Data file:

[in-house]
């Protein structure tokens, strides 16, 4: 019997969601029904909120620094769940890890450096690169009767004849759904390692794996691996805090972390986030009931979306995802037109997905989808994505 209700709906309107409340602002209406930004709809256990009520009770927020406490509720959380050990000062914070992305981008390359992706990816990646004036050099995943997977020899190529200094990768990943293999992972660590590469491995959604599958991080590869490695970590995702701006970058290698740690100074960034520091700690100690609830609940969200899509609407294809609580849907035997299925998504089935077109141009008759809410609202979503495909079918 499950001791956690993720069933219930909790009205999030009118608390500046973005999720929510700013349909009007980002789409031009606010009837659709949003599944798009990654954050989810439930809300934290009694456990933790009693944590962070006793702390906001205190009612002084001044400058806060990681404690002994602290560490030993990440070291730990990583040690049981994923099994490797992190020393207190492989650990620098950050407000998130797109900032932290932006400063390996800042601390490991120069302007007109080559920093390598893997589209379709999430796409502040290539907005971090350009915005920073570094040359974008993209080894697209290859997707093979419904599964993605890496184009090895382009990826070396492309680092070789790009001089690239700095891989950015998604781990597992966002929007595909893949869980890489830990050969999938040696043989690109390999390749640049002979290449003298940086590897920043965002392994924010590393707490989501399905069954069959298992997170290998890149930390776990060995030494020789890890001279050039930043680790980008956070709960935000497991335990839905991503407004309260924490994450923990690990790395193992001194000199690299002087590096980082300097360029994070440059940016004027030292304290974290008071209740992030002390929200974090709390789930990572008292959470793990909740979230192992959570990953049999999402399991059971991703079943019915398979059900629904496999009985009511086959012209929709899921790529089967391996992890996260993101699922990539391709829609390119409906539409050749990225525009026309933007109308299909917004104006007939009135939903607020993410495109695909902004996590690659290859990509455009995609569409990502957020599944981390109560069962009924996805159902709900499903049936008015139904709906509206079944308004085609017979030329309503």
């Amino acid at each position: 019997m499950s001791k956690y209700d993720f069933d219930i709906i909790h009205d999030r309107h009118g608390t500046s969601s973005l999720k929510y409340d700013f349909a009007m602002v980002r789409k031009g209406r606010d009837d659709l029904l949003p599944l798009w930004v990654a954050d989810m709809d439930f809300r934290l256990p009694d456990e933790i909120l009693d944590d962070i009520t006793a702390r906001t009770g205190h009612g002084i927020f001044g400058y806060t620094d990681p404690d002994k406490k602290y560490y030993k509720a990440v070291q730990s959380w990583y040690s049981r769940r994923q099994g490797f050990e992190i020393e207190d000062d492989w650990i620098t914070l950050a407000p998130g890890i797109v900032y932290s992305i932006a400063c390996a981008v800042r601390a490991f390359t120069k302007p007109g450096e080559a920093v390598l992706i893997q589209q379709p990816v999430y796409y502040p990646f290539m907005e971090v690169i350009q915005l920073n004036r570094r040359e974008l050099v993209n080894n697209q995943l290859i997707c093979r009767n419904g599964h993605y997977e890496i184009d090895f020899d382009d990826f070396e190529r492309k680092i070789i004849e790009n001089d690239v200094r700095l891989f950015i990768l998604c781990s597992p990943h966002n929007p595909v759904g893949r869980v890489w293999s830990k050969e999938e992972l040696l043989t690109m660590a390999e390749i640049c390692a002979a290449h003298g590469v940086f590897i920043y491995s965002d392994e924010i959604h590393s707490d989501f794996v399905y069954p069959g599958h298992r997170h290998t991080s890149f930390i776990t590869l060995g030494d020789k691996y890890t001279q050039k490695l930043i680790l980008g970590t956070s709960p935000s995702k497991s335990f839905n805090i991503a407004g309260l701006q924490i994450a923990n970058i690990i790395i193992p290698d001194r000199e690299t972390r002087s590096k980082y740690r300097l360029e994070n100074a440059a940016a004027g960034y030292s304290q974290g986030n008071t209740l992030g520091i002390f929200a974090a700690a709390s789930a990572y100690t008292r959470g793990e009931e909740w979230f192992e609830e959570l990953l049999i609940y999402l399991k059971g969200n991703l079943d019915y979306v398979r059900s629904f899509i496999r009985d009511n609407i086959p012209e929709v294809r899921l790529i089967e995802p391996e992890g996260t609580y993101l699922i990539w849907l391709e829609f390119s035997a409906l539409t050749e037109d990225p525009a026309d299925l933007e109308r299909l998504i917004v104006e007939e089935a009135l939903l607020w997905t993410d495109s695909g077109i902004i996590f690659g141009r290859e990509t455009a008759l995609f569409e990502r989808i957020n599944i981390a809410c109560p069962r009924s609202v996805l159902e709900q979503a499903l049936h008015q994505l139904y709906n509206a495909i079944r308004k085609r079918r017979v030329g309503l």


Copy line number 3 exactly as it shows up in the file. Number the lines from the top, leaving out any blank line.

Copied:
């Amino acid at each position: 019997m499950s001791k956690y209700d993720f069933d219930i709906i909790h009205d999030r309107h009118g608390t500046s969601s973005l999720k929510y409340d700013f349909a009007m602002v980002r789409k031009g209406r606010d009837d659709l029904l949003p599944l798009w930004v990654a954050d989810m709809d439930f809300r934290l256990p009694d456990e933790i909120l009693d944590d962070i009520t006793a702390r906001t009770g205190h009612g002084i927020f001044g400058y806060t620094d990681p404690d002994k406490k602290y560490y030993k509720a990440v070291q730990s959380w990583y040690s049981r769940r994923q099994g490797f050990e992190i020393e207190d000062d492989w650990i620098t914070l950050a407000p998130g890890i797109v900032y932290s992305i932006a400063c390996a981008v800042r601390a490991f390359t120069k302007p007109g450096e080559a920093v390598l992706i893997q589209q379709p990816v999430y796409y502040p990646f290539m907005e971090v690169i350009q915005l920073n004036r570094r040359e974008l050099v993209n080894n697209q995943l290859i997707c093979r009767n419904g599964h993605y997977e890496i184009d090895f020899d382009d990826f070396e190529r492309k680092i070789i004849e790009n001089d690239v200094r700095l891989f950015i990768l998604c781990s597992p990943h966002n929007p595909v759904g893949r869980v890489w293999s830990k050969e999938e992972l040696l043989t690109m660590a390999e390749i640049c390692a002979a290449h003298g590469v940086f590897i920043y491995s965002d392994e924010i959604h590393s707490d989501f794996v399905y069954p069959g599958h298992r997170h290998t991080s890149f930390i776990t590869l060995g030494d020789k691996y890890t001279q050039k490695l930043i680790l980008g970590t956070s709960p935000s995702k497991s335990f839905n805090i991503a407004g309260l701006q924490i994450a923990n970058i690990i790395i193992p290698d001194r000199e690299t972390r002087s590096k980082y740690r300097l360029e994070n100074a440059a940016a004027g960034y030292s304290q974290g986030n008071t209740l992030g520091i002390f929200a974090a700690a709390s789930a990572y100690t008292r959470g793990e009931e909740w979230f192992e609830e959570l990953l049999i609940y999402l399991k059971g969200n991703l079943d019915y979306v398979r059900s629904f899509i496999r009985d009511n609407i086959p012209e929709v294809r899921l790529i089967e995802p391996e992890g996260t609580y993101l699922i990539w849907l391709e829609f390119s035997a409906l539409t050749e037109d990225p525009a026309d299925l933007e109308r299909l998504i917004v104006e007939e089935a009135l939903l607020w997905t993410d495109s695909g077109i902004i996590f690659g141009r290859e990509t455009a008759l995609f569409e990502r989808i957020n599944i981390a809410c109560p069962r009924s609202v996805l159902e709900q979503a499903l049936h008015q994505l139904y709906n509206a495909i079944r308004k085609r079918r017979v030329g309503l």